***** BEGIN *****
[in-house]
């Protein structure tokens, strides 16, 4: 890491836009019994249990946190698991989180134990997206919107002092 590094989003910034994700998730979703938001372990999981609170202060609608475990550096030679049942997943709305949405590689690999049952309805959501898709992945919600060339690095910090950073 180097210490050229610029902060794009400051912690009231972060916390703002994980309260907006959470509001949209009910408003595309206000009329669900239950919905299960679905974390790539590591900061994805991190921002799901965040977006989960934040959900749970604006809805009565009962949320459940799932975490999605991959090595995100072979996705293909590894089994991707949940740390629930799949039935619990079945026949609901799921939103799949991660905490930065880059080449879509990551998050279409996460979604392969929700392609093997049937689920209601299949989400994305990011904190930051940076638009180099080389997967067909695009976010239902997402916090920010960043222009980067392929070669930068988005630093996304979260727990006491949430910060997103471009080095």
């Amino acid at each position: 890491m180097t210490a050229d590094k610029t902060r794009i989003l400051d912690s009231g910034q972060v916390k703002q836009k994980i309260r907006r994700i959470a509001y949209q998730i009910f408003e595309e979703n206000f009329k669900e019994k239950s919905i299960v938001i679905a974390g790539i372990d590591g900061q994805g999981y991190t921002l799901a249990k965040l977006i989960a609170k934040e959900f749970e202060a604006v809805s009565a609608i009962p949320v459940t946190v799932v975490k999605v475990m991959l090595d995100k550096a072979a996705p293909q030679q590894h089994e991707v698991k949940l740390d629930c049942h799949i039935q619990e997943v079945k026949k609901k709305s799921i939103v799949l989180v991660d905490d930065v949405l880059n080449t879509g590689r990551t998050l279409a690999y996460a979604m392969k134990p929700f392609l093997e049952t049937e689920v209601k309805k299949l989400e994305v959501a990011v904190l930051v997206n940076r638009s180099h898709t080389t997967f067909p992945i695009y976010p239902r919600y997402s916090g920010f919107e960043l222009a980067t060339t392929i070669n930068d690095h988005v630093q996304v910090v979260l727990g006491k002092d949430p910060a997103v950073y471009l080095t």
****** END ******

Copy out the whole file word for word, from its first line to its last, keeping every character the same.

[in-house]
């Protein structure tokens, strides 16, 4: 890491836009019994249990946190698991989180134990997206919107002092 590094989003910034994700998730979703938001372990999981609170202060609608475990550096030679049942997943709305949405590689690999049952309805959501898709992945919600060339690095910090950073 180097210490050229610029902060794009400051912690009231972060916390703002994980309260907006959470509001949209009910408003595309206000009329669900239950919905299960679905974390790539590591900061994805991190921002799901965040977006989960934040959900749970604006809805009565009962949320459940799932975490999605991959090595995100072979996705293909590894089994991707949940740390629930799949039935619990079945026949609901799921939103799949991660905490930065880059080449879509990551998050279409996460979604392969929700392609093997049937689920209601299949989400994305990011904190930051940076638009180099080389997967067909695009976010239902997402916090920010960043222009980067392929070669930068988005630093996304979260727990006491949430910060997103471009080095």
């Amino acid at each position: 890491m180097t210490a050229d590094k610029t902060r794009i989003l400051d912690s009231g910034q972060v916390k703002q836009k994980i309260r907006r994700i959470a509001y949209q998730i009910f408003e595309e979703n206000f009329k669900e019994k239950s919905i299960v938001i679905a974390g790539i372990d590591g900061q994805g999981y991190t921002l799901a249990k965040l977006i989960a609170k934040e959900f749970e202060a604006v809805s009565a609608i009962p949320v459940t946190v799932v975490k999605v475990m991959l090595d995100k550096a072979a996705p293909q030679q590894h089994e991707v698991k949940l740390d629930c049942h799949i039935q619990e997943v079945k026949k609901k709305s799921i939103v799949l989180v991660d905490d930065v949405l880059n080449t879509g590689r990551t998050l279409a690999y996460a979604m392969k134990p929700f392609l093997e049952t049937e689920v209601k309805k299949l989400e994305v959501a990011v904190l930051v997206n940076r638009s180099h898709t080389t997967f067909p992945i695009y976010p239902r919600y997402s916090g920010f919107e960043l222009a980067t060339t392929i070669n930068d690095h988005v630093q996304v910090v979260l727990g006491k002092d949430p910060a997103v950073y471009l080095t």